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Customs and beliefs of the Uí Maine


The Uí Maine tribe believed that there province "was to be their patrimonial country forever. And the 3rd part of every treasure found hidden or buried in the depths of the earth is to be given to these tribes." The Maine Mor of Uί Maine was given rewards and treasures such as:



A portion of all ‘strongholds and seaport towns in the province’



A portion of all prizes and wrecks of the sea. This included any wines or goods that had been washed to shore from shipwrecks, etc It also included whales and fish which became to be known as ‘royal fish’ and were given to only the kings and queens



Hidden treasures found underground, all silver and gold mines and other metals



They were given a third of any revenues received by the king of Connacht of any other provinces where wrong had been done



The revenue (or eric) of killing a person was considered very large and in one document recorded was states as being ‘168 cows’



Along with the privileges that Kings and queens of Uí Maine received, the tribes that fought for Uí Maine were also given privileges and rights:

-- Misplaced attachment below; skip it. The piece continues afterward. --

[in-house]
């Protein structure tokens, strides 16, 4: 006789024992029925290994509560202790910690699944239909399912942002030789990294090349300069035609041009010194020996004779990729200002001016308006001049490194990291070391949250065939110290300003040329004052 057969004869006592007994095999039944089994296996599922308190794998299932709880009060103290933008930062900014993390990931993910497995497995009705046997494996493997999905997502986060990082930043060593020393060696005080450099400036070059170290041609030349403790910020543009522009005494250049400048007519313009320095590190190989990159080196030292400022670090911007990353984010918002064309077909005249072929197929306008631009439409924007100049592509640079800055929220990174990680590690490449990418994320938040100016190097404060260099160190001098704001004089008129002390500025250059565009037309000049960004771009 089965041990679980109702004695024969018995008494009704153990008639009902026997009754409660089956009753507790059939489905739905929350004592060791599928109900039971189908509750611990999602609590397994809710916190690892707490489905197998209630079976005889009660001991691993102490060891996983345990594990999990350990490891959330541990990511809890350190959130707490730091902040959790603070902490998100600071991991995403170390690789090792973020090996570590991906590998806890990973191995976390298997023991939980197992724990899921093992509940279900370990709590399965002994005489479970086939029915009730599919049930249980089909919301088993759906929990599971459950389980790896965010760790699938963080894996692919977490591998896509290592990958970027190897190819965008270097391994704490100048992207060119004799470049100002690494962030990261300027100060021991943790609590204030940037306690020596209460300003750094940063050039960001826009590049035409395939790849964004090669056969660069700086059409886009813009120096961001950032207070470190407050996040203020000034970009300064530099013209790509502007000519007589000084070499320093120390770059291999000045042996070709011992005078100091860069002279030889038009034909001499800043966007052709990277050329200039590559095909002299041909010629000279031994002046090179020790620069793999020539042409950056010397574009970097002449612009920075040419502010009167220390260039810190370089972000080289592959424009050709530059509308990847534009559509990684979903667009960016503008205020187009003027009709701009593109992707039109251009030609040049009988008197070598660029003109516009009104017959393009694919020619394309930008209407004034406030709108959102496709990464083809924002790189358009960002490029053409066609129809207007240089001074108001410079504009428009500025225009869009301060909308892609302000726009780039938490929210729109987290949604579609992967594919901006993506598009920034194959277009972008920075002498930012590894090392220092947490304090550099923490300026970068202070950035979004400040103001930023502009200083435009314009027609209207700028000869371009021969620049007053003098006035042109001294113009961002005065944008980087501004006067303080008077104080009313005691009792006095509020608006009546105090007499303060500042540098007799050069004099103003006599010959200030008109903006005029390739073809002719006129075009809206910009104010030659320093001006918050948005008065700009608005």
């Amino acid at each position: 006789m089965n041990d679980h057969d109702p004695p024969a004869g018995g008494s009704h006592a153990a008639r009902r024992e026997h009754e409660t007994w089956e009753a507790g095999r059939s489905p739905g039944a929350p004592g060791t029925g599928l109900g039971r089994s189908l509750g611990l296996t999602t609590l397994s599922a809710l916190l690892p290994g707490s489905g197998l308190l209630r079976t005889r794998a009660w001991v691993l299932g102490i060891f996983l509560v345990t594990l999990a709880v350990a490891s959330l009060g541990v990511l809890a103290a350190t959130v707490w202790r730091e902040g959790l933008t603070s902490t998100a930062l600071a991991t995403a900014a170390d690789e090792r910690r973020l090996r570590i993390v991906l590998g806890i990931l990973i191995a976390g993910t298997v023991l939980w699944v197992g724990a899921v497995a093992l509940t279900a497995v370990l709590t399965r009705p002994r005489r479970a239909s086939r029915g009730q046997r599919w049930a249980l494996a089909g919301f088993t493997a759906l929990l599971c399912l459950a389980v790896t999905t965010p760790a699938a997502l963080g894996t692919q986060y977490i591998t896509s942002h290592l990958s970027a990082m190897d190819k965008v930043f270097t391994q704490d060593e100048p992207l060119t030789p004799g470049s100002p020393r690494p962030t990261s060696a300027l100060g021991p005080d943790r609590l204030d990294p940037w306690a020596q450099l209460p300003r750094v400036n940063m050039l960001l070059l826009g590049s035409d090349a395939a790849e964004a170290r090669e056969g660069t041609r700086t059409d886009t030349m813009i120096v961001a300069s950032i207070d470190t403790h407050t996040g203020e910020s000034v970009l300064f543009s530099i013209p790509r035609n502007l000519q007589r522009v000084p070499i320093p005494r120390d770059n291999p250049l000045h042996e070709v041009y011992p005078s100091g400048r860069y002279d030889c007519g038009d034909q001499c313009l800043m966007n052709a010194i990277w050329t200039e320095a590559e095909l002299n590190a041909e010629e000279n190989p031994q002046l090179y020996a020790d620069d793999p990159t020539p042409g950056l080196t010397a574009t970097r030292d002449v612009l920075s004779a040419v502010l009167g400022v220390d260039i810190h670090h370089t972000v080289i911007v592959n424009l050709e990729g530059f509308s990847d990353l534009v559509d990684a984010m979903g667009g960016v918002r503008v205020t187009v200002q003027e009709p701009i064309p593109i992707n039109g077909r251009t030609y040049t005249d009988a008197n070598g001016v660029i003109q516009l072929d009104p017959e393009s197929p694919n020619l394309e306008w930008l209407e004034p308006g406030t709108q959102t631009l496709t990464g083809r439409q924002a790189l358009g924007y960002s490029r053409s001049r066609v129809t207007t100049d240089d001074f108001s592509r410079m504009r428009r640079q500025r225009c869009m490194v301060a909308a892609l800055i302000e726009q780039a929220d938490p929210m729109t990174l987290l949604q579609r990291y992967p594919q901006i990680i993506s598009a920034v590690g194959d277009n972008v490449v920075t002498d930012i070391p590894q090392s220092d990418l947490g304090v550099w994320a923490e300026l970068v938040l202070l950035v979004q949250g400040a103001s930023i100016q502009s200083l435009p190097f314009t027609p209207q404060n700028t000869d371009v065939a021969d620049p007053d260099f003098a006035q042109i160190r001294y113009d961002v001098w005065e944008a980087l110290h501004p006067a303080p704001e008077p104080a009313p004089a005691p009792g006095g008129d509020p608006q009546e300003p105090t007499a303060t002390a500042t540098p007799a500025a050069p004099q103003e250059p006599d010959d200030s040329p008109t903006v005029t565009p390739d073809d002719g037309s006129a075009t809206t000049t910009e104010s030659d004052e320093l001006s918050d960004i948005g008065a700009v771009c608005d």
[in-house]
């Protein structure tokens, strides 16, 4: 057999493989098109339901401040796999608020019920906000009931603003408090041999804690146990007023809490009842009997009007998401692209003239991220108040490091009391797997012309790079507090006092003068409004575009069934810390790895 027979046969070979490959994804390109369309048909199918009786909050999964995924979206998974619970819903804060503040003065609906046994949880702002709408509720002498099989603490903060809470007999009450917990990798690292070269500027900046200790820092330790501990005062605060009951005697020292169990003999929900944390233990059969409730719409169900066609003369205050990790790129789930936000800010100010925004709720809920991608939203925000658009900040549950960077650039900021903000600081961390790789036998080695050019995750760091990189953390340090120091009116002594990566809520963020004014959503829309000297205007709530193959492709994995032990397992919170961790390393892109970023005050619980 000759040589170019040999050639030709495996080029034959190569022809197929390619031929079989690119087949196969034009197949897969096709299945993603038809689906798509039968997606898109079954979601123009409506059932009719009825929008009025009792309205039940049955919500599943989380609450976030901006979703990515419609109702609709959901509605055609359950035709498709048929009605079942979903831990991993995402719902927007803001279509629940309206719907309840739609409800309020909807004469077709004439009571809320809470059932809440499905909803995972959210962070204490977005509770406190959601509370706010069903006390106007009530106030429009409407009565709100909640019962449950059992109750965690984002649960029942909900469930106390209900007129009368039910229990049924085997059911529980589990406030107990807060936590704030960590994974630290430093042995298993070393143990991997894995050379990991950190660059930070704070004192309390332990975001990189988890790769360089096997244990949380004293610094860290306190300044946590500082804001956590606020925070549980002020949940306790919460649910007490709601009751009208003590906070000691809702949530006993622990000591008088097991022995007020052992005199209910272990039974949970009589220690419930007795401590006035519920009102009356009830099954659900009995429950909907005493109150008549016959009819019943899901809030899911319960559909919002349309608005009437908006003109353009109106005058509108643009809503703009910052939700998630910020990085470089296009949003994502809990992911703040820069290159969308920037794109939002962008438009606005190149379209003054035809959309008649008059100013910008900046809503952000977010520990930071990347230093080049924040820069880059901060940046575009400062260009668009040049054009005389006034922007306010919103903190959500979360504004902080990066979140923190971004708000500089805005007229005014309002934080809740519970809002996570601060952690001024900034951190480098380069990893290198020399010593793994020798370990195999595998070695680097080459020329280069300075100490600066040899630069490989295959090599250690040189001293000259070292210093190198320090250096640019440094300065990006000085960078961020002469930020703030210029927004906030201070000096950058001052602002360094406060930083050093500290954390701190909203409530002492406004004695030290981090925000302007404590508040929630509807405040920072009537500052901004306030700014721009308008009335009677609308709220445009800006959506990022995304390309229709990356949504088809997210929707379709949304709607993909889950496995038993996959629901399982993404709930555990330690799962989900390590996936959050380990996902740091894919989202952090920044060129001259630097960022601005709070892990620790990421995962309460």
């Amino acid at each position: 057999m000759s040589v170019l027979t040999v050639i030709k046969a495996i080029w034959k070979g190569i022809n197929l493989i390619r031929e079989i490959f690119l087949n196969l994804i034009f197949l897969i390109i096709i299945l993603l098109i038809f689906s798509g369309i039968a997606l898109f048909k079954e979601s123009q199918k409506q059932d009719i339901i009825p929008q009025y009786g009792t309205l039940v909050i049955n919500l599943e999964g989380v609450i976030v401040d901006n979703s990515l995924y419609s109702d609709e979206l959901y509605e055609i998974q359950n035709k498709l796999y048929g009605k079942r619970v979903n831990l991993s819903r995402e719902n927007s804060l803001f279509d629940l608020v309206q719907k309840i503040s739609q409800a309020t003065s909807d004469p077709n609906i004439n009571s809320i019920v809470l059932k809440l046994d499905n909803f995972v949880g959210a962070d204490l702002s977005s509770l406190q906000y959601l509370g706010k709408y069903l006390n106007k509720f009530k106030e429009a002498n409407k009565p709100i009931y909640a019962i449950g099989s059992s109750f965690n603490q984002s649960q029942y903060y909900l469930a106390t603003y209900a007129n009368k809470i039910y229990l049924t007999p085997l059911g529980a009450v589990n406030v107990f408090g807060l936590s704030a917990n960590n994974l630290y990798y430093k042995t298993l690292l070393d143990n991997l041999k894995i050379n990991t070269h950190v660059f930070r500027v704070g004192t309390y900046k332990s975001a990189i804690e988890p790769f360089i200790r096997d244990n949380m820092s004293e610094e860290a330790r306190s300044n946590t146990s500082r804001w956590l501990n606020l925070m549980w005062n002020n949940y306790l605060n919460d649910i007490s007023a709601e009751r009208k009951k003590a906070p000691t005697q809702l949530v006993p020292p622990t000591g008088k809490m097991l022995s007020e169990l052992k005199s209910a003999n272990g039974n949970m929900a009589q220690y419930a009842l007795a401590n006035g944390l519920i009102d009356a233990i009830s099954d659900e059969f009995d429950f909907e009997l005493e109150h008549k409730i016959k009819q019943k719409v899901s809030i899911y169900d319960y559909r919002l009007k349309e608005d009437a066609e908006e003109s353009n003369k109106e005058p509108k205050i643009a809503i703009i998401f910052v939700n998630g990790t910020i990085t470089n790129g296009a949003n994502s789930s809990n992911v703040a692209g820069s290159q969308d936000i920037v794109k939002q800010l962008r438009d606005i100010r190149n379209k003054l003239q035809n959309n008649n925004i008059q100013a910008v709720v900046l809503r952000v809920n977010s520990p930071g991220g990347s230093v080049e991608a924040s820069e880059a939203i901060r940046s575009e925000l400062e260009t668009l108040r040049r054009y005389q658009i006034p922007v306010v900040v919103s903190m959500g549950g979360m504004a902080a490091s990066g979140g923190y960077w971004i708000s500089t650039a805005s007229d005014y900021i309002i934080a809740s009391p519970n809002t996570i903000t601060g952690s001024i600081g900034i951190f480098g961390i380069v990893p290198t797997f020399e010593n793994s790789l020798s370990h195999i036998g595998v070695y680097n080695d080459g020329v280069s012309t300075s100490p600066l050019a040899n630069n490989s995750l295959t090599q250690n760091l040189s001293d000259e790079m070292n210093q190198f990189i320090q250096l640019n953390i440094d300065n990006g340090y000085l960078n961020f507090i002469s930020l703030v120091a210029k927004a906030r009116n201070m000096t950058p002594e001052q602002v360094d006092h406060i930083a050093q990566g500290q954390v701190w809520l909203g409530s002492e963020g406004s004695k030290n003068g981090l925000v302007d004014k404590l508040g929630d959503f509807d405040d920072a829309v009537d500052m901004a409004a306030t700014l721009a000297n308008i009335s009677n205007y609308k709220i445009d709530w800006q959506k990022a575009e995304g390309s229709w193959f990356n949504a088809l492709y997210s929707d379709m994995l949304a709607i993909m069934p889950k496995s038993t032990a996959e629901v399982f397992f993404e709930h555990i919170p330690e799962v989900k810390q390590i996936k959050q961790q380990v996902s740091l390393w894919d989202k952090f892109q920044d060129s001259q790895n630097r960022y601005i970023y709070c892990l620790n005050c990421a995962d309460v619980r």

Any member of a tribe was given a choice to go to battle in Spring or Autumn. Most members that chose not to attend battle spent time maintaining their crops.



Hy Many tribe also believed that "no man of the province is to be taken as witness against these tribes, but another Hy Manian is to bear witness."



If the King of Connacht didn’t pull out or end a battle in 6 weeks or less when fighting in Ulster or Leinster, any member was allowed to return home.



"However great may be the accusation brought against them by dishonest people, only one man or one witness is required to dent it or prove it against the other party."



Hy Manians that were baptized were to be baptized by the Comharba of St. Bridget. If parents chose not to baptize their children at St. Bridget's because they lived too far away they were required to pay the Comharba a penny.



Hy Manians were required to pay a ‘sgreaball ongtha’ to the Comharba to prepare for death during an illness. This fee was said to be 3 Irish pennies.